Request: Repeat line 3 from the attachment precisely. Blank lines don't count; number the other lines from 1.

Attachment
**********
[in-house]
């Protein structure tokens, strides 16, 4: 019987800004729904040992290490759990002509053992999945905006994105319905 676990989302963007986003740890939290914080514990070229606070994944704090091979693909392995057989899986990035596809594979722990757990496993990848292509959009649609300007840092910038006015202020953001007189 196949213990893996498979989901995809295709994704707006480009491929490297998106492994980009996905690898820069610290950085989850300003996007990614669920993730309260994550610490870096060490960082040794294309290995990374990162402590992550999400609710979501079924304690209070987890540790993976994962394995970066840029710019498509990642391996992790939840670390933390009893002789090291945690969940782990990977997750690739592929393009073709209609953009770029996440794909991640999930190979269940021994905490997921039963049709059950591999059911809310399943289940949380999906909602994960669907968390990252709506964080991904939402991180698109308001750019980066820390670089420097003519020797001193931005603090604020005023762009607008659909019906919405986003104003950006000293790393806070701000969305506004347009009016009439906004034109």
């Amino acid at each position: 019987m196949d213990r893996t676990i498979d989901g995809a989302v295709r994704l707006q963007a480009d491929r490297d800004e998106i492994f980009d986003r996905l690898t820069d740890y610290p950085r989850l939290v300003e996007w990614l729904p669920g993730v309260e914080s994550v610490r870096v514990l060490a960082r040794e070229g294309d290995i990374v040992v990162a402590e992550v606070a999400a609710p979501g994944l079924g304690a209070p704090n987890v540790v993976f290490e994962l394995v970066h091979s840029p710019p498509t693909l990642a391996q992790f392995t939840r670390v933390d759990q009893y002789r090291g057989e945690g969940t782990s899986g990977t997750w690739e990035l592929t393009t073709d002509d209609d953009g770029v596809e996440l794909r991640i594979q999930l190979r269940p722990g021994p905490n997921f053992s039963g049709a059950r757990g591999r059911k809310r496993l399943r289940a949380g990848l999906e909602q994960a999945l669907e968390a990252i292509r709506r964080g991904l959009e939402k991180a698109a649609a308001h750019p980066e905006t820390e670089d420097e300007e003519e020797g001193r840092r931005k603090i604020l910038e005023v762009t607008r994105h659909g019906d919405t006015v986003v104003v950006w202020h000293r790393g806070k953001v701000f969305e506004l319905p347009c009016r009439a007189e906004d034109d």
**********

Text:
């Amino acid at each position: 019987m196949d213990r893996t676990i498979d989901g995809a989302v295709r994704l707006q963007a480009d491929r490297d800004e998106i492994f980009d986003r996905l690898t820069d740890y610290p950085r989850l939290v300003e996007w990614l729904p669920g993730v309260e914080s994550v610490r870096v514990l060490a960082r040794e070229g294309d290995i990374v040992v990162a402590e992550v606070a999400a609710p979501g994944l079924g304690a209070p704090n987890v540790v993976f290490e994962l394995v970066h091979s840029p710019p498509t693909l990642a391996q992790f392995t939840r670390v933390d759990q009893y002789r090291g057989e945690g969940t782990s899986g990977t997750w690739e990035l592929t393009t073709d002509d209609d953009g770029v596809e996440l794909r991640i594979q999930l190979r269940p722990g021994p905490n997921f053992s039963g049709a059950r757990g591999r059911k809310r496993l399943r289940a949380g990848l999906e909602q994960a999945l669907e968390a990252i292509r709506r964080g991904l959009e939402k991180a698109a649609a308001h750019p980066e905006t820390e670089d420097e300007e003519e020797g001193r840092r931005k603090i604020l910038e005023v762009t607008r994105h659909g019906d919405t006015v986003v104003v950006w202020h000293r790393g806070k953001v701000f969305e506004l319905p347009c009016r009439a007189e906004d034109d």